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Temporal Changes in Concentrations of Lead and Other Trace Metals in Free-Ranging Eurasian Eagle Owls Bubo bubo in Sweden
Stockholm University, Faculty of Science, Department of Environmental Science and Analytical Chemistry.ORCID iD: 0000-0003-1713-8439
Stockholm University, Faculty of Science, Department of Environmental Science and Analytical Chemistry. Jožef Stefan Institute, Slovenia.
Number of Authors: 42019 (English)In: Archives of Environmental Contamination and Toxicology, ISSN 0090-4341, E-ISSN 1432-0703, Vol. 77, no 3, p. 377-389Article in journal (Refereed) Published
Abstract [en]

Patterns of lead and other trace metals were examined in 122 Eurasian eagle owls Bubo bubo found dead in Sweden in the period 1978-2013. Environmental lead (Pb) has decreased over recent decades from reduced anthropogenic emissions but mortality by Pb poisoning is still frequently reported for avian raptors and scavengers exposed to Pb ammunition. One objective here was to determine if Pb concentrations in a nocturnal non-scavenging raptor follow the general decline observed in other biota. Pb concentration in owl liver was significantly correlated with body weight, sex, latitude, longitude and season. Pb showed a significant decreasing trend towards north and west. Starved birds had significantly higher concentrations. Total Pb concentrations in liver averaged 0.179 mu g g(-1) dry weight (median 0.103) and decreased by 5.6% per year 1978-2013, or 5.3% after adjustment for confounding factors, similar to trends in other species. Among 14 other trace elements only antimony and arsenic showed decreasing trends. Lead isotope ratios Pb-206/Pb-207 and Pb-208/Pb-207 increased from 1.138 and 2.408 in 1978-1985 to 1.170 and 2.435 in 2010-2013, respectively, demonstrating that the decreasing Pb concentration in eagle owl is related to the phase-out of leaded gasoline in Europe, where Pb additives had much lower isotope ratios than natural lead in Swedish soils. Only one incidence of suspected Pb poisoning (40.7 mu g g(-1) in liver) was observed indicating that poisoning from ingestion of metallic lead is rare (< 1%) in eagle owl in Sweden, in contrast to what has been reported for eagles.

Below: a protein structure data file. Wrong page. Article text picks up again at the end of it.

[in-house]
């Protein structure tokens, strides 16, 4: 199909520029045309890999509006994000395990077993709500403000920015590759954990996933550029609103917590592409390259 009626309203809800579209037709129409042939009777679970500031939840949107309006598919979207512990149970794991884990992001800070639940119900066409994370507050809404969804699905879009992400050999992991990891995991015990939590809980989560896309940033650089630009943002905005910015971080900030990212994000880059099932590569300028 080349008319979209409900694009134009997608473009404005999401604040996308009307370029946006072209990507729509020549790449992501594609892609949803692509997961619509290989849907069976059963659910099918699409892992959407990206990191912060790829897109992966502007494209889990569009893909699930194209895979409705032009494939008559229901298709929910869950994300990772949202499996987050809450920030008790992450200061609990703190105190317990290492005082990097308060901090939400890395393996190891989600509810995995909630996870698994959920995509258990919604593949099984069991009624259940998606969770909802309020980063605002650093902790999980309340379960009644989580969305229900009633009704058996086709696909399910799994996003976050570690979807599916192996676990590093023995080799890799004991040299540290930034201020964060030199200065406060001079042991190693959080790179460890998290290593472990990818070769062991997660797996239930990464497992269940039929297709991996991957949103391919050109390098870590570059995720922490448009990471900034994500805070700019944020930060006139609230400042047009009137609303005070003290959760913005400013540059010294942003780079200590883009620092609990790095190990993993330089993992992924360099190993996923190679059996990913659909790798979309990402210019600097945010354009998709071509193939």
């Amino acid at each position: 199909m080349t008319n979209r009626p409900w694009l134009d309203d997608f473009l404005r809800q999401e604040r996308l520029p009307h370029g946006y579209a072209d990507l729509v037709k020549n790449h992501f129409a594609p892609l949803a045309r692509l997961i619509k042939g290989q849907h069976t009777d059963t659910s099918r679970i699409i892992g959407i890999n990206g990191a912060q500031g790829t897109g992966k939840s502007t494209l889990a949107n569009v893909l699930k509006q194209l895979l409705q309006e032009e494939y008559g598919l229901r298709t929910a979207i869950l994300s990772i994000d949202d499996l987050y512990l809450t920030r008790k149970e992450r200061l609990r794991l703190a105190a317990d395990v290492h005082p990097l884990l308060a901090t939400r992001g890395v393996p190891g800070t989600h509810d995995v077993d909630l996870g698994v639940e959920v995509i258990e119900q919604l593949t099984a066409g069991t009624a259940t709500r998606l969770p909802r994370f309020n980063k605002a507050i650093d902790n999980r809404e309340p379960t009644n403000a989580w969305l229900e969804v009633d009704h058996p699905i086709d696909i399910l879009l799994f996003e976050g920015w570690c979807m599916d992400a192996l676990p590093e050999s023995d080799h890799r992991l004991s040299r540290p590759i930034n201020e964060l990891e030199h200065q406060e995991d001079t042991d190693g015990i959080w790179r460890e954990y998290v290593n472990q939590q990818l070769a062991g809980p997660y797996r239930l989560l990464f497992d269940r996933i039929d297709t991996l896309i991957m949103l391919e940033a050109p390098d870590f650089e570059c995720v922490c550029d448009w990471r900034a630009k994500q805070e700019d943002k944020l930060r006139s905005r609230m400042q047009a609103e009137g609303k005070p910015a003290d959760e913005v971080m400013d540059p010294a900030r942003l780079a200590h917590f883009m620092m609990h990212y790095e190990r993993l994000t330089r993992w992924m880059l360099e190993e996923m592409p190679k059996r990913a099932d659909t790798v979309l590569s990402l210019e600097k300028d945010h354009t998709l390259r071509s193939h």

Place, publisher, year, edition, pages
2019. Vol. 77, no 3, p. 377-389
National Category
Biological Sciences Earth and Related Environmental Sciences
Identifiers
URN: urn:nbn:se:su:diva-175031DOI: 10.1007/s00244-019-00654-5ISI: 000485315400007PubMedID: 31312864OAI: oai:DiVA.org:su-175031DiVA, id: diva2:1366749
Available from: 2019-10-30 Created: 2019-10-30 Last updated: 2019-10-30Bibliographically approved

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